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  2. I just read the biography of Dietrich Bonhoffer. It is an amazing story of a man, but an even more amazing story about a country and how its people defined themselves. The people claimed to be Christian and named themselves Christian and wore an ancient German version of the cross of Jesus on their upper arms. They were the most advanced country in the world theologically, philosophically and scientifically. In the 1930’s the Christians in Germany were the good Germans who followed the party, and if you did not follow the party, you were not a good Christian.

    The analogy today is that in American we have a party as well, one that claims to be the party of God, the Christian party because of its pro-life stand, the only area of discussion where it has the high moral ground. This party’s candidates laugh at the poor and the unemployed and get applause at rallies when they insist they will keep the government from helping the poor, or that the answer to the plight of an America devastated by recession is for poor people to get jobs (60% of whom are children). They get applause at rallies when they say that families devastated by sickness should get no relief unless they can pay for it. They get applause for saying that strangers coming to this country to make a living for their families must be arrested as criminals. No grace for the poor. No grace for the sick. No grace for the stranger. These are the campaign mottos of our Christian leaders. And those that want to elect them cheer and wave the flag.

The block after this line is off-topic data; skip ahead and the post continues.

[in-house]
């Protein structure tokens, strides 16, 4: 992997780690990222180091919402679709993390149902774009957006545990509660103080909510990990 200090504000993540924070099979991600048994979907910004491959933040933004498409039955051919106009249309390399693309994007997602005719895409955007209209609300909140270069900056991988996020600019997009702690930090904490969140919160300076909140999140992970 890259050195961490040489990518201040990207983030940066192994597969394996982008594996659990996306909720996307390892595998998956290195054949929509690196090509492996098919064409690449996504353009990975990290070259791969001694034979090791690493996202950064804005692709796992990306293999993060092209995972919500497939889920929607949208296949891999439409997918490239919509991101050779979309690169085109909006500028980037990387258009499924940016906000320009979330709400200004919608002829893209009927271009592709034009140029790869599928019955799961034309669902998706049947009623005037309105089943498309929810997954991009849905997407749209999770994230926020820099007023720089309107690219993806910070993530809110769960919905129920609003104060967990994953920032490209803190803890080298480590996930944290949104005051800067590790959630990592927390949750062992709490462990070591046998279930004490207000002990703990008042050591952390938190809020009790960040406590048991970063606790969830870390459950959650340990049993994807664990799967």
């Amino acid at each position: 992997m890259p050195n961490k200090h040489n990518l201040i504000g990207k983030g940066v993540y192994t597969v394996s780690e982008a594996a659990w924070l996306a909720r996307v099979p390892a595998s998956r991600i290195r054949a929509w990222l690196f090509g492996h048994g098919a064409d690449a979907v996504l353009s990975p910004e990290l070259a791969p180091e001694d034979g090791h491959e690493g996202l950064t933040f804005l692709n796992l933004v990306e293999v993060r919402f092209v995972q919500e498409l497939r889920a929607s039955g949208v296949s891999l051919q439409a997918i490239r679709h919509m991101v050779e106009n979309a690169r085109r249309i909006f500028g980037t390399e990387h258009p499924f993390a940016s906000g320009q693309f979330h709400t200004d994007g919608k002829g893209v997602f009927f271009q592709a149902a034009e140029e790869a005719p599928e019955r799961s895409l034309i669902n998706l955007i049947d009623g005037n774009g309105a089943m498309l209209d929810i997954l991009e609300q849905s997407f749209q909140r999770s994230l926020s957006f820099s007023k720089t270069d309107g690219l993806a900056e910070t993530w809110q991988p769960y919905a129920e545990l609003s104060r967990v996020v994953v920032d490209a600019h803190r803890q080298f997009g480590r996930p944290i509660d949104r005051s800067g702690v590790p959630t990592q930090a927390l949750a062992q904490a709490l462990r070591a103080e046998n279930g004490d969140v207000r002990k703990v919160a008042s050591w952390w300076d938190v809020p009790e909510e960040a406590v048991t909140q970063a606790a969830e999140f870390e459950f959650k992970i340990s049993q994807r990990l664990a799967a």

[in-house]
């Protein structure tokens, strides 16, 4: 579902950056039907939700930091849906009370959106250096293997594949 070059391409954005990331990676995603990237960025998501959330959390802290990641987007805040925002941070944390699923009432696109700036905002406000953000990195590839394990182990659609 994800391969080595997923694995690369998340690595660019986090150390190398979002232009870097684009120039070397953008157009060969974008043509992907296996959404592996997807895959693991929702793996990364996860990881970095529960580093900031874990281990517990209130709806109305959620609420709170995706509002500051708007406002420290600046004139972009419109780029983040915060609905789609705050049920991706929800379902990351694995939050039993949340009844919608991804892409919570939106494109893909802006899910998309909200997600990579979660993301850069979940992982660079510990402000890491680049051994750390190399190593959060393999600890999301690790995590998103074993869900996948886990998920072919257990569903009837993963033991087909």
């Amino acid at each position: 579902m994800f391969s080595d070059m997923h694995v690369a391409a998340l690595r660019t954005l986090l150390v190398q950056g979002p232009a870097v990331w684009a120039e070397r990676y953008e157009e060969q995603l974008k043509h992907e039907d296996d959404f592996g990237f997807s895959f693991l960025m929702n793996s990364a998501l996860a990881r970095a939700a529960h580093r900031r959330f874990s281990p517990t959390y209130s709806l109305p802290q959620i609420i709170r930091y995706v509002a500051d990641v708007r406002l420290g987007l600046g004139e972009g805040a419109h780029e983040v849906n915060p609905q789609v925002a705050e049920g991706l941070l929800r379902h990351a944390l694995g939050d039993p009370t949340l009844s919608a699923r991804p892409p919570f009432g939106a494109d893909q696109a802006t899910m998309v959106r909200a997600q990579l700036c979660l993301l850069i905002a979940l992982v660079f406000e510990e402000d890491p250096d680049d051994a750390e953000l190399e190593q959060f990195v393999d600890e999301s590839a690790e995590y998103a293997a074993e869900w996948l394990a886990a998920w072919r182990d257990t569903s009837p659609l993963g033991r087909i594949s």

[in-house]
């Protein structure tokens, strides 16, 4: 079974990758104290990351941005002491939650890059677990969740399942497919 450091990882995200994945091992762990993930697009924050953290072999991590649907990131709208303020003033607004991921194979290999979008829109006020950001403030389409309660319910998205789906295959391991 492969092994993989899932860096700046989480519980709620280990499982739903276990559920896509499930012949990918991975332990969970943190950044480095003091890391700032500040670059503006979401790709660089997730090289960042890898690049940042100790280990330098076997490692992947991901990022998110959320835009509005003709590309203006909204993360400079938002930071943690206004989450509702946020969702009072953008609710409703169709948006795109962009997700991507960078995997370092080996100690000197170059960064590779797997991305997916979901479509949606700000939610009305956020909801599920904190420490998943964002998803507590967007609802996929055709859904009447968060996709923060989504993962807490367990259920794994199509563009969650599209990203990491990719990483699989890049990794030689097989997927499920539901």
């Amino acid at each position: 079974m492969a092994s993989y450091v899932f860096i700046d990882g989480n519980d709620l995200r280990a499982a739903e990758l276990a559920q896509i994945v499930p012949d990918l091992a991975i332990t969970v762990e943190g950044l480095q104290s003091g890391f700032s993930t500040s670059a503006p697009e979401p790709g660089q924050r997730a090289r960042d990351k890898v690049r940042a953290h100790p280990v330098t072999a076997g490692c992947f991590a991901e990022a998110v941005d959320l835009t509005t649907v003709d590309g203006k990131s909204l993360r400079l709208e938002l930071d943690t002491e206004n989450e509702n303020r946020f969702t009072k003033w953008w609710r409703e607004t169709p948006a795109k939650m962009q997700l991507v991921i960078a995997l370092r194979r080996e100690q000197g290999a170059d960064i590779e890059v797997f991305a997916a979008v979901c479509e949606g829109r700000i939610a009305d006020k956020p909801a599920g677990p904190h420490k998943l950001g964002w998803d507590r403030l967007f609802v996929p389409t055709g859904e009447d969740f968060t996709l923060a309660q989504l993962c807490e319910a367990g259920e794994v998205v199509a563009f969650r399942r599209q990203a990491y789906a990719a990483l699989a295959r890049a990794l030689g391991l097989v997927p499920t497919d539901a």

What do they think? Does the Gospel say, “No new taxes?” Did Jesus say, “Blame the poor for their problems and do not help them?” Did the Lord come to heal only those who could actually contribute to an insurance plan? For me, as well as for Bonhoffer, someone who claims to be a Christian will follow the Sermon on the Mount. Discipleship costs us. It means taking up the cross and following one who loved the poor and those who were needy and gave to them, and following him, not just wearing it on our shoulders.